This delay of six years gave ample time for unsuitable activities to become established. Until the late 1980s/early 1990s when a forest access road was constructed to service forestry operations north of the reserve, the area had received little visitation and the meadows showed damage only from cattle. With availability of road access this gradually changed, vehicles began entering Meadow 4 from the north wearing a track that attracted more entry and became an obvious road (see Figure 14). Inevitably camping with recreational vehicles started including ATV and trail bike riding through the seasonally wet meadows. Damage was seen and photographed by Ministry staff but no action taken.
In 2001, following approval of the LRMP, it was expected that this would change and a number of temporary initial management initiatives were suggested to the Regional Office, as follows:-
“As Management Plans for new protected areas arising from the Okanagan-Shuswap LRMP will take time to be put in place, a preliminary set of guidelines to direct proposed activities would be desirable. These would allow a start to management without unnecessary delay and would help to define those aspects needing coverage in a formal Management Plan.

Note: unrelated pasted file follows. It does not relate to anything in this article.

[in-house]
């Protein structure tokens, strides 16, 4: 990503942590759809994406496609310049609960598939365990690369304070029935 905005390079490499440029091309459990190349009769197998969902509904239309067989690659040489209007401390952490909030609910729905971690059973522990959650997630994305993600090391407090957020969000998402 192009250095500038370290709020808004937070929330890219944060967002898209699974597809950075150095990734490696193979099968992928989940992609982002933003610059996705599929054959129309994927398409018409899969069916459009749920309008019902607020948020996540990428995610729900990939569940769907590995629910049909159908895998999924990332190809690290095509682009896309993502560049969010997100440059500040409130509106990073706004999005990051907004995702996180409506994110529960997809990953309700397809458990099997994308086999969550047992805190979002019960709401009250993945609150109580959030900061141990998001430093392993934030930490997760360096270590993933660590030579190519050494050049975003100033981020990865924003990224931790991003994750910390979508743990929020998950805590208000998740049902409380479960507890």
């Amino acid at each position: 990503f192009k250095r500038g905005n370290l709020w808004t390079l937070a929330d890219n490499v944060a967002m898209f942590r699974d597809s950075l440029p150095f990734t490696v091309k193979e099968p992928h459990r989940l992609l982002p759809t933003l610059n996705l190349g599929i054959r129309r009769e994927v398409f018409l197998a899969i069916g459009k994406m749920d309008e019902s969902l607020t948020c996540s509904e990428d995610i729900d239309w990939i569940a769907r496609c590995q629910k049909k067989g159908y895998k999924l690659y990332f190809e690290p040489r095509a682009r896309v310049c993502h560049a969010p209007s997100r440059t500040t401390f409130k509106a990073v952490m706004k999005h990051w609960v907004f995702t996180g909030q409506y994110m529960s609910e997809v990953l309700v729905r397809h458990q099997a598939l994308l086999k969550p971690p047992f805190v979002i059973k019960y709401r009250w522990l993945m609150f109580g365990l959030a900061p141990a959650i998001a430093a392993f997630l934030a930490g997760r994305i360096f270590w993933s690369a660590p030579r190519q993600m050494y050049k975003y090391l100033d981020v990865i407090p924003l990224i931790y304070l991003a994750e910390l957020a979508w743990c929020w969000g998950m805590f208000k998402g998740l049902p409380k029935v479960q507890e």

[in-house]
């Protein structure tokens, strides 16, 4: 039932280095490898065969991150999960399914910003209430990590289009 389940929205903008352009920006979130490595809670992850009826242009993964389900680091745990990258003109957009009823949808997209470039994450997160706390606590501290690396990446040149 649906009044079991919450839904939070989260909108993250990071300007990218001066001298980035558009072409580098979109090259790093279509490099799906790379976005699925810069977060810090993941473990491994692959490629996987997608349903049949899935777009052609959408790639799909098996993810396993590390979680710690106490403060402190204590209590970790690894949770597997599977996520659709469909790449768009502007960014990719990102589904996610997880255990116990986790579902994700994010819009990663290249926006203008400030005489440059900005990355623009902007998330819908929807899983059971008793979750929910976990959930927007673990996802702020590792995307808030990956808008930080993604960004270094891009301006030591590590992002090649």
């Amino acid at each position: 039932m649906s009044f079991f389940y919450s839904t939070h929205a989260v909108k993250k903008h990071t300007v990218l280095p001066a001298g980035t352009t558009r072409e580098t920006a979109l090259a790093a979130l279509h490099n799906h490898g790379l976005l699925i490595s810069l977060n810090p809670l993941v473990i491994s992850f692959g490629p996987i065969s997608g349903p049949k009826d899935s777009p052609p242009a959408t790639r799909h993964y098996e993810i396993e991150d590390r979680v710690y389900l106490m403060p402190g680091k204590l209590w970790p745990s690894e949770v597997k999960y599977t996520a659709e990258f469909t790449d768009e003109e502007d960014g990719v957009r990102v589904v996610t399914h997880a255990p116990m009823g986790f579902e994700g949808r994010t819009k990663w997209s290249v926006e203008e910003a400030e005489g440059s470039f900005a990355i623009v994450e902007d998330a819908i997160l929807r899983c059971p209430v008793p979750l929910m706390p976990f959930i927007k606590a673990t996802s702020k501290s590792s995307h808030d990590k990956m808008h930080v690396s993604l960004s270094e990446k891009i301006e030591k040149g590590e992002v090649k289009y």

The following measures are proposed for Wrinkly Face Meadows.
The main purpose of this unit is diversity protection. The area provides an opportunity to preserve a distinctive habitat type and to study the rare vascular plants it supports.
- Protection of condition
– cattle grazing
– vehicular entry
– recreational use High Rim Trail
2. Definition of values
– location of boundary
– acquisition of map coverage
3. Contact with interested parties
– Tolko Industries
– Eldorado Ranch
Ministry of Forests, fire protection
1st Year Activities
locate and mark boundary
obtain or compile large-scale working map
consider necessity of fencing of cliff-top portion
commence removal of introduced plantsinitiate biological inventories
establish management presence
Future Year Activities
locate and monitor permanent vegetation study plots
collect climatic data
survey of soil
continue biological inventories vascular plants mammals
invertibrates (as far as possible)
devise and carry out research studies with emphasis on ecology of rare species
consider educational signage and/or descriptive pamphlet